- The Accord starts at a very reasonable $24,460, including destination, for the base LX model. The EX-L hits the sweet spot of price and goodies; for $30,860 buyers get the base engine, leather, moonroof, an excellent stereo system and an eight-inch touchscreen display — a price that undercuts many of its rivals when you factor in the standard HondaSensing.
- The real sweet spot is the manual transmission Sport models with either engine — rare cases in the 21st century of having your family sedan cake and eating it too.
- Most Accord models with the smaller 1.5-liter engine and the automatic transmission are rated by the EPA at 30 MPG city, 38 MPG highway and 33 MPG combined.
- Stepping up to the larger 2.0-liter turbo, the fuel efficiency drops to 23/34/27 MPG (city/highway/combined) for most models with the 10-speed automatic.
- A hybrid model will be released soon that is expected to beat the outgoing Accord Hybrid’s rating of 49/47/48 MPG city/highway/combined.
Driving experience? Yes
- The 2018 Accord manages to be quiet and comfortable while not being boring to drive. It handles great for what it is — a garden variety family sedan — though it’s not quite at the level of Mazda’s excellent 6 sedan.
- The transmission on the 1.5-liter turbo models (it’s a CVT) works hard to avoid the negative stereotypes many CVTs have by avoiding the noisy droning that many such gearboxes force out of their engines. The nicest thing you can say about a CVT like this is it drives like a conventional automatic.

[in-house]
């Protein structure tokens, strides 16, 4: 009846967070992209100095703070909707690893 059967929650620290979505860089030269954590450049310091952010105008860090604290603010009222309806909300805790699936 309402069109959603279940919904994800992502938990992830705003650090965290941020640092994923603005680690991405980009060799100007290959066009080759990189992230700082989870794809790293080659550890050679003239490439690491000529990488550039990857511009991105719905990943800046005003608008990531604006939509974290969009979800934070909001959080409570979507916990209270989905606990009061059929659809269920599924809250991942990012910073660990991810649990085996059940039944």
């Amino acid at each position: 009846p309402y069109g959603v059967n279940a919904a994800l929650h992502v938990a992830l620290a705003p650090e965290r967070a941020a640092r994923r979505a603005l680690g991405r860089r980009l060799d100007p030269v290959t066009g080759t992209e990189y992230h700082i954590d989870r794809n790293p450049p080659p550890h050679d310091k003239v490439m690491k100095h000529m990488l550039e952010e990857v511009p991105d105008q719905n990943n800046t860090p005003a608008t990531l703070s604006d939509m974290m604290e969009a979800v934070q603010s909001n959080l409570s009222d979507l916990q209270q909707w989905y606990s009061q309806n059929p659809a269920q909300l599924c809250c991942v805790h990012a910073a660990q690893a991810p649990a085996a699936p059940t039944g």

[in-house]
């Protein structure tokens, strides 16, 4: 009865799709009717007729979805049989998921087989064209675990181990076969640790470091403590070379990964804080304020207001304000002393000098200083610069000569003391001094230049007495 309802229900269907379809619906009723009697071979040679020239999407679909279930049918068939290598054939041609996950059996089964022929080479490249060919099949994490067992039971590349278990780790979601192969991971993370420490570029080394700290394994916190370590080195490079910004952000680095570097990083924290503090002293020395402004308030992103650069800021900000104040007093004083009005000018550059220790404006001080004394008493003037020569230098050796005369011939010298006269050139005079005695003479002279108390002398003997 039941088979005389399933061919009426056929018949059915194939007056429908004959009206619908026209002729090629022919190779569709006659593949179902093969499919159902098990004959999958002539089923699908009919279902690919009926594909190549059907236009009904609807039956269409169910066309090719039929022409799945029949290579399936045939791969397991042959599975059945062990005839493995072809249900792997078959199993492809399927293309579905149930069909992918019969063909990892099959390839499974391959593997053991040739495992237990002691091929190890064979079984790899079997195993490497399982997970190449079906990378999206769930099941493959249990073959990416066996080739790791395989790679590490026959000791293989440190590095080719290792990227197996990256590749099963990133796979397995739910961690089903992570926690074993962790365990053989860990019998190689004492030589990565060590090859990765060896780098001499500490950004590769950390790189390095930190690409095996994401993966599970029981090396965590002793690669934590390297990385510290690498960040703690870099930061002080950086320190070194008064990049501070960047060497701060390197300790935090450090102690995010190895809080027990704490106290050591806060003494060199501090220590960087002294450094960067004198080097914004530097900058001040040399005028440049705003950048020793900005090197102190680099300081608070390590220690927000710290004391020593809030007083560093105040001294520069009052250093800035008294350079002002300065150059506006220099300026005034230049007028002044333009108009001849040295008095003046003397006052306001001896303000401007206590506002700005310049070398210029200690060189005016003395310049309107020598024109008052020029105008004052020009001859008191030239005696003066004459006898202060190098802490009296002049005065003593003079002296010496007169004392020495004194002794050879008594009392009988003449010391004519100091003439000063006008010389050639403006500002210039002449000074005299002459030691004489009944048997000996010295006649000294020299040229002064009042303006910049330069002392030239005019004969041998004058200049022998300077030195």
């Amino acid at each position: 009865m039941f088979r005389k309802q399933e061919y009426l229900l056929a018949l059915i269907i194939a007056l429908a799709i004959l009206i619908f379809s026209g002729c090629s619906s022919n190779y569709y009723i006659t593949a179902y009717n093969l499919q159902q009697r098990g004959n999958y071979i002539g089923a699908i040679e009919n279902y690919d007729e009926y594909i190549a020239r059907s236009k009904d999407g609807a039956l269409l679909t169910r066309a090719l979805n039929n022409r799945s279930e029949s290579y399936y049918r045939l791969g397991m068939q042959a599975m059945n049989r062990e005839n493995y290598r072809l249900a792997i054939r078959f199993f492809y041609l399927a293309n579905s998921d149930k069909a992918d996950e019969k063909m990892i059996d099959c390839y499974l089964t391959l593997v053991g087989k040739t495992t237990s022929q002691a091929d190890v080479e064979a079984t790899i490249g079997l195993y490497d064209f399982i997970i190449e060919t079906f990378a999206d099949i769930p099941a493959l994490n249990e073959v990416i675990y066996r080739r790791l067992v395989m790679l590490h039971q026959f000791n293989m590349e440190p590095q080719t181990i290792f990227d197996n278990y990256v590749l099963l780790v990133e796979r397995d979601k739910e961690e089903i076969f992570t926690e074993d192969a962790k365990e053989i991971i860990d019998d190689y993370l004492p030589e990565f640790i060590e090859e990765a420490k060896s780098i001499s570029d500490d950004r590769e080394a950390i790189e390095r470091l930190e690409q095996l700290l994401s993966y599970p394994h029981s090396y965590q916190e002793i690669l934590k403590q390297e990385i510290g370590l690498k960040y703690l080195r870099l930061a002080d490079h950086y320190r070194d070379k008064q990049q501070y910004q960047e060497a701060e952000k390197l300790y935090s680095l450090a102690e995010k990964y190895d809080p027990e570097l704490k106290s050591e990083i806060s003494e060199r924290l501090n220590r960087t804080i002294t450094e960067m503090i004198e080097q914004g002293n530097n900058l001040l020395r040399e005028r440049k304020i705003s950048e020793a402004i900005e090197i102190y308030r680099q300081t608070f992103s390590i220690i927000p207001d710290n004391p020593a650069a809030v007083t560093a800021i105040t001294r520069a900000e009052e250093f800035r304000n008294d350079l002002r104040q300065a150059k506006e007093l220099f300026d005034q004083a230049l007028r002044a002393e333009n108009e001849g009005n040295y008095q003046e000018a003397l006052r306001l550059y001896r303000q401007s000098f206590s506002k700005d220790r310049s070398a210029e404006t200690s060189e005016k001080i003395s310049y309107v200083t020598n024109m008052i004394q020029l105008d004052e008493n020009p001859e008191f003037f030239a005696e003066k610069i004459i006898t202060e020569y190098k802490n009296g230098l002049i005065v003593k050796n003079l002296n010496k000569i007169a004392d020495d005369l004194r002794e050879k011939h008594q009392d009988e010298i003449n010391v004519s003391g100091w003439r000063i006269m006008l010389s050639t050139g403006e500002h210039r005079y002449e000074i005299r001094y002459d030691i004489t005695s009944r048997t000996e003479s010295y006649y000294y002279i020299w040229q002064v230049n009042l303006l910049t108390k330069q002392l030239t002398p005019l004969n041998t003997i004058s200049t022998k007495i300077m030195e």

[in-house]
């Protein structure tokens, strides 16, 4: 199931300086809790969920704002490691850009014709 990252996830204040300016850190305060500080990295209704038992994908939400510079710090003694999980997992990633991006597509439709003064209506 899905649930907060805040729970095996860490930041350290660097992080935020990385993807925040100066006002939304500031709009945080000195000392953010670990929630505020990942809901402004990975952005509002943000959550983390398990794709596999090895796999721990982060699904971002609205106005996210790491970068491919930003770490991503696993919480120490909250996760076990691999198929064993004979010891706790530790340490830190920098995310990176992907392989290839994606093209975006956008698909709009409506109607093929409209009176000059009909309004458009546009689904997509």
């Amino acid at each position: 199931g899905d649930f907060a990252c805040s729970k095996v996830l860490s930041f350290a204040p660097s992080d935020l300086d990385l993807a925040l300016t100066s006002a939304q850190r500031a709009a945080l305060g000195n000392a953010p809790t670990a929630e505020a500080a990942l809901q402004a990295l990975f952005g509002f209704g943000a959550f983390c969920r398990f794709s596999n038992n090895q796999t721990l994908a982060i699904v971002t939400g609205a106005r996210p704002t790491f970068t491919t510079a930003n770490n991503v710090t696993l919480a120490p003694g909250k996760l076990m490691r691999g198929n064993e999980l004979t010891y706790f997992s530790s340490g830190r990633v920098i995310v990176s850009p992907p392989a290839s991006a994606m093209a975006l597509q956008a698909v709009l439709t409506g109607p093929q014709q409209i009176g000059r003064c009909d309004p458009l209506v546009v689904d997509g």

- The 2018 Honda Accord is a home run in execution. It does exactly what it needs to without fuss, and at the same time, it folds in amenities and refinement uncommon in this segment.
- It wraps this success in an exterior that is largely crisp and distinctive without being unnecessarily polarizing.
Total Rating: 5 stars
What’s it gonna cost me?
The 2018 Accord starts at an MSRP of $24,460 (including destination) for a base LX with an automatic transmission and the 1.5-liter engine. It also includes HondaSensing, a suite of tech-based safety features like radar cruise control, pre-collision braking and lane-keep assist.
The EX trim has the same engine and transmission but adds features like a moonroof, heated front seats, blind-spot monitoring and an eight-inch touchscreen in the dashboard for an MSRP of $28,630. This would be the model of Accord that we’d choose.
Several trim levels later is the Accord with the larger, 2.0-liter turbo engine. The Sport model with either the 6-speed manual transmission or 10-speed automatic has an MSRP of $31,200.
At the top of the Accord foodchain is the loaded Touring 2.0L. For a cool $36,690, buyers get heated rear seats, ventilated front seats, leather all around, a WiFi hotspot, LED lights front and rear, a heads-up display and a driver-adjustable suspension.
Generally with all-new models like this 2018 Accord, there isn’t much haggle room at the dealership over price. But with sales of sedans dropping as consumers flock to crossovers, don’t be afraid to negotiate here.
Much has been made of the 2018 Toyota Camry launching around the same time as the Accord and their long-standing rivalry, but in this generation, the Accord is the clear all-around winner.
Good midsize sedan alternatives to the 2018 Accord would be the Kia Optima, Mazda6, Chevy Malibu and Ford Fusion.